The Vespa Club of America is pleased to announce a new blog writer joining us, Becky Cowin (AKA HeyBex, AKA The Loopy Scooterist).
A little about Becky: "I've been blogging for over 10 years, mainly personal writing, but have done some work in the past writing and promoting content as a brand ambassador for Nintendo and for AndroidApps.com. I will be picking up my GT200 this week for my birthday - my first Vespa, first bike I've driven over 49cc (and even driving that was very brief), so I'll be going through the complete newbie experience. My MSF course will be in a few weeks, and I also have plans to tinker with the scooter itself and add some fun stuff to it."
Today's post, Poser, Becky is sharing her joy of shopping for a new Vespa....
There are two scooter dealers near-ish to me, each dealing in different brands. I decided to start the scooter-shopping adventure by just going and sitting on a few of the different models that had caught my eye online. At the first shop, I tried and ruled out a Stella Automatic – one that I had really expected to like because of its vintage styling. But it felt really awkward – very back end heavy, which made it hard for me to get on and off the stand, and the saddle height wasn’t great for my short self. I had to do a serious lean to get one foot flat on the ground for stops. Plus, for all of its vintage-styling, there was a lot of plastic that just felt kind of fake. So I crossed that one off.
I fit much more comfortably on the Buddy 125 and 170i. Those were both a lot lighter and easier for me to manipulate, with comfortable seats at a good height. Those scoots offer a lot of bang for the buck with decent styling. The model I really liked, the Vespa-wannabe Buddy Kick, was not in stock to try, but they took my information to call me when the next one arrives in a few weeks. I left thinking that maybe one of those Buddy scooters could be a decent, less-expensive alternative to my pie-in-the-sky Vespa dream.
But then of course I went to the Vespa dealer.
I wandered into the showroom wearing my Triumph jacket – the Vespa dealer is also a Triumph and Ducati dealer – and right away caught the eye of the two guys working there.
“That’s a sweet jacket,” said one.
“Yeah, love it,” said the other.
“Really?” I said, cocking an eyebrow. “I kind of hate it. It’s a ladies’ small, wanna give it a go as a crop top?”
So of course they loved me after that. Nice to know my awkward flirting hasn’t gotten too rusty.
I just petted the GTV Settentasimo and drooled a little, then went over to the line of comparatively affordable Primaveras and Sprints to twist some handles and click some buttons. Then I impulsively rocked one of the Primavera 150s off its stand and sat on a Vespa for the first time in 10 years.
For all my complaints about the Stella being heavy, sitting on a better-engineered scoot just emphasizes how important balance is in combination with the dry weight of the thing. Even at over 300 pounds, the Primavera felt like an extension of my body and not like a machine I was trying to coax into behaving. Vespa’s ubiquitous steel monocoque frame makes a noticeable difference even when you’re just sitting still. It feels stronger, safer, more reliable than the plastic stylings of the Buddy or even the Vespa-copycat Stella.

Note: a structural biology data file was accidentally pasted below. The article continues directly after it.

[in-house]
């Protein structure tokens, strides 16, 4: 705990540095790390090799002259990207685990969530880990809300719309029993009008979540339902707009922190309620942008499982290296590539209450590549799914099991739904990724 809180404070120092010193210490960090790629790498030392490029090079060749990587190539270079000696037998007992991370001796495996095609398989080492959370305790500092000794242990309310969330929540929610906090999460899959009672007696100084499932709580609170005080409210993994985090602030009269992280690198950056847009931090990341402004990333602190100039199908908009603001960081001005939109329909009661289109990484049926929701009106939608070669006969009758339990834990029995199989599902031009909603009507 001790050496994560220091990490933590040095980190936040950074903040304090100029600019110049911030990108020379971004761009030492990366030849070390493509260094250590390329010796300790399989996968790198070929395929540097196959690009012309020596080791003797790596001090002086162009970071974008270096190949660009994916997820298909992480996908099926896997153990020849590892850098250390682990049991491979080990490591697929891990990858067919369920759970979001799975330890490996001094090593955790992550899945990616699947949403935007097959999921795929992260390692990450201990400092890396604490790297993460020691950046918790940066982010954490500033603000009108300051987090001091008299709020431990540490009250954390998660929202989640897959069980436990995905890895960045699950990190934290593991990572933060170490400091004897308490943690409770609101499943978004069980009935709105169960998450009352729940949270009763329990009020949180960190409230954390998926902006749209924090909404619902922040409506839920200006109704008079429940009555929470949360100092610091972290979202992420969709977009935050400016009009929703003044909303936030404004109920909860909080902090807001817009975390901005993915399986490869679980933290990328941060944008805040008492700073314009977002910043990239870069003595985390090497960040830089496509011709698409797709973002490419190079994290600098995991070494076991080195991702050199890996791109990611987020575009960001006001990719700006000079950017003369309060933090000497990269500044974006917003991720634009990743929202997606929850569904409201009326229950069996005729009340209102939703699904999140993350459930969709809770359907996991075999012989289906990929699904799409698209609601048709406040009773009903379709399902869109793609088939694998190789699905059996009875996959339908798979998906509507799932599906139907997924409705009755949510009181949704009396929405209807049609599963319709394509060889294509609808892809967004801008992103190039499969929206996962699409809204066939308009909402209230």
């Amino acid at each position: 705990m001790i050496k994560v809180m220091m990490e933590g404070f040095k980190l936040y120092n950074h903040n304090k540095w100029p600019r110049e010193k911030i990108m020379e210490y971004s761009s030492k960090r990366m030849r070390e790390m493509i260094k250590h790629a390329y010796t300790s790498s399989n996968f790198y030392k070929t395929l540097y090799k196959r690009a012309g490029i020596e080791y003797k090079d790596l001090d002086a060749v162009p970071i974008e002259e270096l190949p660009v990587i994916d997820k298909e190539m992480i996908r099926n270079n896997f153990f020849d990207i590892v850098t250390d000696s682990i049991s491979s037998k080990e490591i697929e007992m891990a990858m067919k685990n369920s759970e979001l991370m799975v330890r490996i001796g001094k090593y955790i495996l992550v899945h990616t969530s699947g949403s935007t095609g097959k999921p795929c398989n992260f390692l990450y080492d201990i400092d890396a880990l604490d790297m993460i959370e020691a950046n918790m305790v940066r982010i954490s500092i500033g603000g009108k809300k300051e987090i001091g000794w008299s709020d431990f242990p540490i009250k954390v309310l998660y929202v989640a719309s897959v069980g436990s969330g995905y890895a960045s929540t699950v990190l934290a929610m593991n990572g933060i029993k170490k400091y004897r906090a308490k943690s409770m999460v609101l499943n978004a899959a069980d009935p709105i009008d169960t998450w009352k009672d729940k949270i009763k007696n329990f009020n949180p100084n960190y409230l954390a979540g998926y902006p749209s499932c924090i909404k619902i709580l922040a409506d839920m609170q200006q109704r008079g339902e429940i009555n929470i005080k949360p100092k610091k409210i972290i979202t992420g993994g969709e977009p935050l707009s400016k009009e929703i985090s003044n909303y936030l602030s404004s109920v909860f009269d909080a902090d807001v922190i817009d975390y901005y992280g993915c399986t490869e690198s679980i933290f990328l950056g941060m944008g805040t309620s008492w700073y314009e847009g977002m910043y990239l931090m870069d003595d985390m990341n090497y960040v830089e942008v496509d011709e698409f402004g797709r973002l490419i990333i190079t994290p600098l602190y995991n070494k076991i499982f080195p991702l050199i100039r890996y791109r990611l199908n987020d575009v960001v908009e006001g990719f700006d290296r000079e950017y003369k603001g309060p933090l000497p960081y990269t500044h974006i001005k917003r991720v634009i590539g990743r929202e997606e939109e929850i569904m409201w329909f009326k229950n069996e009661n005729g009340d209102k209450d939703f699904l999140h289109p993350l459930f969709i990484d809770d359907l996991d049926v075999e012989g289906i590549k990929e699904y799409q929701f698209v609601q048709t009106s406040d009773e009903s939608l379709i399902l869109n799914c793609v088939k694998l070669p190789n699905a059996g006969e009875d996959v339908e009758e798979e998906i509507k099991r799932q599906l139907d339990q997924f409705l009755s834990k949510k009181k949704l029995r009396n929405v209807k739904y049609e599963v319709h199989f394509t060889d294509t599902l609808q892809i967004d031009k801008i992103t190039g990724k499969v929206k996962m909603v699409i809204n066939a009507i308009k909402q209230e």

Some people who are new to riding might make the argument that they’d rather learn on a cheap bike so if they drop it a handful of times it won’t matter. I tried to convince myself of that, but as I strolled down the line of bright colors and chrome, I felt like if I was going to do this, I should get one I WANT, one that will motivate me to learn the skill and practice, not one I might view as disposable. For the same reason I don’t want to learn on 49cc critter and not bother with a license yet – it’s just going to be a waste. I’ll want to go faster in about three days and then what?
No. It has to be the thing I want or it’s going to be nothing at all till I can afford it. And I’ll just put some crash bars on it.
I chatted with the cute, bearded shop guy for a bit about my purchase ideas – they weren’t at all put off by the fact that their new stuff was way out of my budget, and shared what they knew about some of the preowned models I was looking at on Craigslist. Somehow we got around to talking about the MSF course I needed to sign up for in order to, you know, get a license to drive one of these things.
“I’m kind of hoping to have a bike in hand to do the course with,” I said, “since the website said they provide motorcycles and of course that’s a bit of a different thing. Clutch and all that.”
“Yeah, it’s nice to learn on the one you’re keeping,” he said. “Still, if you don’t find something, go ahead and take it on a loaner bike. You might want a motorcycle one day if you ever feel like…” He trailed off and looked pointedly at the tidy row of Triumph Bonnevilles.
“In case I ever feel like not being a poser?” I said slyly.
“You said it, not me.”
We had a bit of a laugh and he sent me over to the mechanics’ shop to talk to their Vespa specialist about stuff to look for when I’m checking out Craigslist bikes. That was incredibly reassuring – I told him about the bike I’m planning to go see this weekend, and he said that the people who bring those in absolutely love them. It’s a model that was discontinued in 2009 to make way for an upgraded version, but it’s got a lot of fans who aren’t interested in upgrading because they love the engine (carbuerated) and the instrumentation (all analog) of what they call the Old Modern Vespa. So that was good to hear. He schooled me on a few noises to listen for and questions to ask and offered to do a presale check for me if I wanted.
I left very happy.
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The views expressed in this post are solely those of the author and not a direct representation of the Vespa Club of America, it's member base, it's Officers or Board.